# What is the maximum size of weights update in Momentum optimisation?

Given the optimization rules of momemntum gradient descent for weights update of a neural network:

$$m\leftarrow \beta m -\eta \nabla_\theta J(\theta)$$ $$\theta \leftarrow \theta + m$$

where $$\theta$$ are the weights, $$J$$ the cost functionthe book Hands on machine learning says

You can easily verify that if the gradient remains constant, the terminal velocity (i.e., the maximum size of the weight updates) is equal to that gradient multiplied by the learning rate η multiplied by $$\frac{1}{1-\beta}$$ (ignoring the sign). For example, if $$β = 0.9$$, then the terminal velocity is equal to 10 times the gradient times the learning rate, so Momentum optimisation ends up going 10 times faster than Gradient Descent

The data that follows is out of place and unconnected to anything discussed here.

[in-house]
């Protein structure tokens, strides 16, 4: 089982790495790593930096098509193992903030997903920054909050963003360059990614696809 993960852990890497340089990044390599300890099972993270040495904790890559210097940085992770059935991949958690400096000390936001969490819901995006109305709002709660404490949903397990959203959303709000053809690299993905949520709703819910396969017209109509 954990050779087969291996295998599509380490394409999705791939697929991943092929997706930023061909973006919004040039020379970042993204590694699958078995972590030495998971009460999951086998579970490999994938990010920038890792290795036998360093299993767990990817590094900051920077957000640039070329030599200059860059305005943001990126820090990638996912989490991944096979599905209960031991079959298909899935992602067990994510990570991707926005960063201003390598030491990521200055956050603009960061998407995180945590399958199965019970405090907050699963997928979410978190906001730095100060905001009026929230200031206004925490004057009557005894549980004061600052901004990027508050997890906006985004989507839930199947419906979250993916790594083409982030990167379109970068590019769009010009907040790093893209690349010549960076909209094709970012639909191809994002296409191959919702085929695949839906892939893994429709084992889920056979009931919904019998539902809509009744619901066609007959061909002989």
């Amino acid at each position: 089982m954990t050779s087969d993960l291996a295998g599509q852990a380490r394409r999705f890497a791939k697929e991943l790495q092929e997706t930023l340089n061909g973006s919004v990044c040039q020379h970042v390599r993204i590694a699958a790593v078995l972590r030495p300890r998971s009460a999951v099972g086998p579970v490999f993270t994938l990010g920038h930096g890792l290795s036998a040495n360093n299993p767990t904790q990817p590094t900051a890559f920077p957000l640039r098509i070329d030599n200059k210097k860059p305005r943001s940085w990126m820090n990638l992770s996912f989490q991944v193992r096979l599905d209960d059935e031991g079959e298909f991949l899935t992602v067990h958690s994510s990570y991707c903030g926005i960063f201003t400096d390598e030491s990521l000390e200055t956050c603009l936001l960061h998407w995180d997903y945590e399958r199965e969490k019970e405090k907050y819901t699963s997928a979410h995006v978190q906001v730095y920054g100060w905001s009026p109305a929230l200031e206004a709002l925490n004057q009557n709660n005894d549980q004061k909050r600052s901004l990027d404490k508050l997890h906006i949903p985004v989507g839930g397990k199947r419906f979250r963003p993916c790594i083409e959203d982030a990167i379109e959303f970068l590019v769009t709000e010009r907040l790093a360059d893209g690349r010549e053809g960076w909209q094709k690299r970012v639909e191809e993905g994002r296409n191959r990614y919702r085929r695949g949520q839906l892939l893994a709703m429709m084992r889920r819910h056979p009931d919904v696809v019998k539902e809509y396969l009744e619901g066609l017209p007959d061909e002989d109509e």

Now I get that the the maximum size update is given by the max value of $$m$$ and it seems to me it does something like $$m (1-\beta) = -\eta K$$ where $$K=\nabla_\theta J(\theta)$$ is the constant gradient, but left-side $$m$$ and right-side $$m$$ are at different instants so they are basically different.

Can someone explain the statement?

$$m_1 = -\eta K$$
$$m_2 = -\beta\eta K-\eta K$$
...
$$m_n = - \beta^{n-1}\eta K - \beta^{n-2} \eta K - ... -\eta K$$
$$m_n = -\eta K (\beta^0 + \beta^1 + ..\beta^{n-1})$$

Since $$0< \beta < 1$$, according to power series / geometric series (https://en.wikipedia.org/wiki/Power_series),

$$\beta^0 + \beta^1 + ...+\beta^{n-1} = \frac{1}{1-\beta}$$

Therefore,

$$m_n = -\frac{\eta K}{1-\beta}$$

• Just to add, that the last formula holds when $n \to \infty$. Commented Jun 8, 2023 at 17:30